St. Louis’ first-ever female mayor will be replaced by another woman, after city Treasurer Tishaura Jones and Alderwoman Cara Spencer on Tuesday bested two men in a new primary election format to advance to next month’s general election. Jones received 25,374 votes and Spencer was second with 20,649 votes, according to unofficial final results. Aldermanic President Lewis Reed was third, followed by businessman Andrew Jones. Incumbent Democrat Lyda Krewson chose not to seek a second four-year term. Tishaura Jones said on Zoom that St. Louisans “should be able to succeed here regardless of your skin colour, who you love, how you worship, your ZIP code, or any identity you have.” Spencer has been outspoken against special interests. She said on Facebook that her campaign “has changed the dialogue about how we serve St. Louis.” The city’s new “approval voting” format makes municipal contests nonpartisan and has another unique feature: Voters can “approve” of as many candidates in the primary as they want. Each vote counts as one. The idea is to get the two candidates with the most support to the general election, which is April 6. Four years ago, Tishaura Jones finished a close second to Krewson in the Democratic primary, and Reed was third. Krewson easily defeated Andrew Jones, a Republican, in the April 2017 general election to become the city's first woman mayor. Tishaura Jones and Andrew Jones are not related. Though this year's general election also will be nonpartisan, both Jones and Spencer are Democrats. The next mayor faces the daunting challenge of taming violent crime in a city that has been at or near the top of per capita homicide rankings for decades. Jones and Spencer, in interviews with The Associated Press last week, both said reducing violence was the top priority. Both pledged to address the underlying issues that lead to crime such as drug and alcohol addiction, poverty and mental illness. Jones, 48, is a former state representative who has been treasurer since 2013. She said the “arrest and incarcerate” model of criminal justice has been a failure. She would bring in more social workers, mental health counsellors and substance abuse counsellors, rather than adding more uniformed officers. Spencer, 42, has been a member of the Board of Aldermen since 2015. She favours a “focused deterrence” model connecting those at risk of committing violence to self-help resources, but making it clear those who cross into crime will face the consequences. Krewson, 67, had a personal connection to the violence -- her husband was fatally shot in a 1995 carjacking. She ran on a pledge to battle crime, but the city saw a staggering increase in killings during the coronavirus pandemic. Police said 262 people were killed in St. Louis last year — five less than the record of 267 set in 1993. But because the city’s population has declined since 1993, the homicide rate was much higher in 2020. In announcing her retirement from politics in November, Krewson said elections “are about the future.” She said at the time that challenges posed by crime, COVID-19 and other issues were not factors in her decision. In previous years, Democrats and Republicans squared off in separate primary elections in March. St. Louis is so heavily Democratic that the April general election was virtually irrelevant. Voters in November adopted the new “approval voting” method. St. Louis is just the second city to try it. Fargo, North Dakota, used it for the first time last year. Jim Salter, The Associated Press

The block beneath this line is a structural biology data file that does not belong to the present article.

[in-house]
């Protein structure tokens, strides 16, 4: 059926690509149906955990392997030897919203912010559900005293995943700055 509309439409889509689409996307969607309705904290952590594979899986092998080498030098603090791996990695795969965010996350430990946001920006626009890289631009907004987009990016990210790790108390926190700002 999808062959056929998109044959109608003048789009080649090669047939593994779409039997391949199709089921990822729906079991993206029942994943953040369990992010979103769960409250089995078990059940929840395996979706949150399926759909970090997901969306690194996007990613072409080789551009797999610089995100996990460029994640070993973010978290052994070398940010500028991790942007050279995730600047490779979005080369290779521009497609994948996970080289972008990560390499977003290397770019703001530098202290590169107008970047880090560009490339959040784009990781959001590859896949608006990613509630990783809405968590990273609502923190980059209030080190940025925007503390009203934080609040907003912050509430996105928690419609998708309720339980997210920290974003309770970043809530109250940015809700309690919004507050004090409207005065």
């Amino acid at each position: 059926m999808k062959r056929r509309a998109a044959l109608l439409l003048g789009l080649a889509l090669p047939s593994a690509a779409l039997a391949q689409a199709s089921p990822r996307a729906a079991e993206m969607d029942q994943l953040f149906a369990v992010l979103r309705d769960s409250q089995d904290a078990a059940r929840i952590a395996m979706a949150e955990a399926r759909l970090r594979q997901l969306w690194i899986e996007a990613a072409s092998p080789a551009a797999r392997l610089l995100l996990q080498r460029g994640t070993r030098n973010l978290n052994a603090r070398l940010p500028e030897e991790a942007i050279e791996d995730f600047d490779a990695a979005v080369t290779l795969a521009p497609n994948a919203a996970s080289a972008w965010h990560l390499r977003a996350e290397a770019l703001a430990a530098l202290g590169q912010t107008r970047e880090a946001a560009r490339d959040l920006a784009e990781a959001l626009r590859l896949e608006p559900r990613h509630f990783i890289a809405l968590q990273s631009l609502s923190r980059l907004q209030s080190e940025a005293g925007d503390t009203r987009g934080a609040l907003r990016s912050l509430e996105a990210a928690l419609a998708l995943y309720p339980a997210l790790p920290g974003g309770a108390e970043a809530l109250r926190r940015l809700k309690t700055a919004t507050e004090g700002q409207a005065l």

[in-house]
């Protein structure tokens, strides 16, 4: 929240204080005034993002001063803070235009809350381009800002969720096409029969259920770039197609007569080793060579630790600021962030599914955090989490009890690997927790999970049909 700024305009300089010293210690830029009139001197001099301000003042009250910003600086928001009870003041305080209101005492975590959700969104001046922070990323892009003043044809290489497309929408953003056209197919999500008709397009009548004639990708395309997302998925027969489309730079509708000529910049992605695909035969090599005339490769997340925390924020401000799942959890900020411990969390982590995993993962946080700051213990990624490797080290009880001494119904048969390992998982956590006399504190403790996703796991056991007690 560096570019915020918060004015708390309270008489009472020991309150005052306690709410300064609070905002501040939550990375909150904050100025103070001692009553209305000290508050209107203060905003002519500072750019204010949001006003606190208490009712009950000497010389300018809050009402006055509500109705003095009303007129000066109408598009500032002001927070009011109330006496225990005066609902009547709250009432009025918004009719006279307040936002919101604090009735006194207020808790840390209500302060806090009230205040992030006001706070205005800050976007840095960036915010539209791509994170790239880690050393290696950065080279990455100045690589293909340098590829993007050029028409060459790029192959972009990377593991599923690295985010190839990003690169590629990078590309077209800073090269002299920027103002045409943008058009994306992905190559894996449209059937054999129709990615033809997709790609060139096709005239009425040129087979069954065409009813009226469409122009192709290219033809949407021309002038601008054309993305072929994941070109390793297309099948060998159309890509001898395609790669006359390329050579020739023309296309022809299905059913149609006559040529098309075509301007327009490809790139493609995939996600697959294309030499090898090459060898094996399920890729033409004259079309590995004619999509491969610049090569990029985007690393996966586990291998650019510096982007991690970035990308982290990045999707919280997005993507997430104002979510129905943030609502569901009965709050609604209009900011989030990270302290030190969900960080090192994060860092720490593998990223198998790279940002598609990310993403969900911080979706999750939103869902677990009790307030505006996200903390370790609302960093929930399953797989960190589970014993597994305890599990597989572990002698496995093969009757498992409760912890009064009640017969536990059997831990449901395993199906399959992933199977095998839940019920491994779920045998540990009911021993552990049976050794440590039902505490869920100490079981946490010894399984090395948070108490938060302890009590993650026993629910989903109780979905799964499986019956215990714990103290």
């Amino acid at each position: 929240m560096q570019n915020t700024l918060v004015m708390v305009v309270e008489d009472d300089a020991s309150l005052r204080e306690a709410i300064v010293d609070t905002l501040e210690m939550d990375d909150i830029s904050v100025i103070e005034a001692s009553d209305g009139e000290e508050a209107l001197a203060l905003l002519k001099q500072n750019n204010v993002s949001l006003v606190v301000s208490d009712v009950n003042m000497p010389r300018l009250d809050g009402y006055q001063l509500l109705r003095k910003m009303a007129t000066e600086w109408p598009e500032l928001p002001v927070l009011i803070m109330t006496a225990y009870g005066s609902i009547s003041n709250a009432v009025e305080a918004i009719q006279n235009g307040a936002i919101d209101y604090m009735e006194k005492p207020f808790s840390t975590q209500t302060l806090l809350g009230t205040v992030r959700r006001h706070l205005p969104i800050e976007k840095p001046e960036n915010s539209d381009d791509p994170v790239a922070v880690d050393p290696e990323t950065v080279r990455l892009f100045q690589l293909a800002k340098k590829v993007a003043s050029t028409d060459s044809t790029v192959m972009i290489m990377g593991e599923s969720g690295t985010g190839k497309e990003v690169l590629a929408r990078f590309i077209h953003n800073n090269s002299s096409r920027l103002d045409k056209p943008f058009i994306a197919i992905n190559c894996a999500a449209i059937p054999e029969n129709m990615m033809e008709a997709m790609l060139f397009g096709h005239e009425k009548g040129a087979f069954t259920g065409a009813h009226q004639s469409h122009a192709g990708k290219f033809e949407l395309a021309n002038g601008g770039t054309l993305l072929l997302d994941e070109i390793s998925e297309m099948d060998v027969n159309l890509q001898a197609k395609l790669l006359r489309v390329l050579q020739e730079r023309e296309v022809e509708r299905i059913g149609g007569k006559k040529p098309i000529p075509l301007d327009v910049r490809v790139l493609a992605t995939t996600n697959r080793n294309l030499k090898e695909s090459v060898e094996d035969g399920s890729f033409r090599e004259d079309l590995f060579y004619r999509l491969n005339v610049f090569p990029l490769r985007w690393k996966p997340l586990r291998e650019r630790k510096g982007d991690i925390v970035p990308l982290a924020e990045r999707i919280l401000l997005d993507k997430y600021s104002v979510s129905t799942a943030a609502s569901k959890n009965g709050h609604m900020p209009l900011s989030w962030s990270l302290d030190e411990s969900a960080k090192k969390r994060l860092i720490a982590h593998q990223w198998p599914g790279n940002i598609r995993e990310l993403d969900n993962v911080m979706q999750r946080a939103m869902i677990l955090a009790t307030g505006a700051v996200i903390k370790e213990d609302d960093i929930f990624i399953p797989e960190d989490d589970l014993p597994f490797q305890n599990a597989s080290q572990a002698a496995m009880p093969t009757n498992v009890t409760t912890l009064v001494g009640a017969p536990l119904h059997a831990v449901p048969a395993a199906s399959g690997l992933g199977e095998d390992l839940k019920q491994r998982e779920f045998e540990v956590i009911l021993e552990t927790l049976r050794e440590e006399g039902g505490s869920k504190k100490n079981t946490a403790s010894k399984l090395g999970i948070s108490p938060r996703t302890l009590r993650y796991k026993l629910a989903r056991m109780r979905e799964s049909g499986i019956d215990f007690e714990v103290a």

One in five Chinese Australians say they have been physically threatened or attacked in the past year because of the COVID-19 pandemic and tensions in Australia's relationship with China, a survey by the Lowy Institute think tank reported. The findings prompted a call from the Chinese Australian Forum, a community group, for national leadership to tackle racism as Australia deals with a more assertive China, and also recognition that the Chinese community in Australia is diverse in its political views and origins.
HALIFAX — The Canadian military says aircraft and ships have responded to an emergency aboard a Canadian fishing vessel that has been damaged by fire off of the coast of Nova Scotia. The Joint Rescue Co-ordination Centre in Halifax says the FV Atlantic Destiny is a scallop freezer factory ship with 32 people on board and there are no reports of injuries. The ship has lost power and is adrift about 120 nautical miles south of Yarmouth, N.S., in heavy seas. Lt.-Cmdr. Brian Owens said a CH-149 Cormorant search and rescue helicopter has started removing some of the crew members from the ship. "It has started extracting non-essential crew from the Atlantic Destiny and will be transporting them to Yarmouth, N.S.," Owens said in an interview Tuesday night. "The U.S. Coast Guard has a helicopter on scene and once our helicopter clears the area will extract the remaining personnel." Owens said a small number of the crew will remain on board to manage the vessel. He said the fire is out but the ship was taking on water and the crew have put on their immersion survival suits. Owens said the rescue centre received a call from the master of the ship at around 8 p.m. reporting a fire on board, a loss of power and that it was adrift. The ship reported eight-metre waves and 55-knot winds. Owens said a CC-130 Hercules aircraft was tracking the vessel and a Canadian Coast Guard ship was en route to the location. Another fishing vessel, the FV Lahave, was nearby. Owens said the families of the crew members have been contacted by the company that owns the vessel and was giving them updates. The FV Atlantic Destiny's home port is Riverport, N.S. This report by The Canadian Press was first published March 2, 2021. The Canadian Press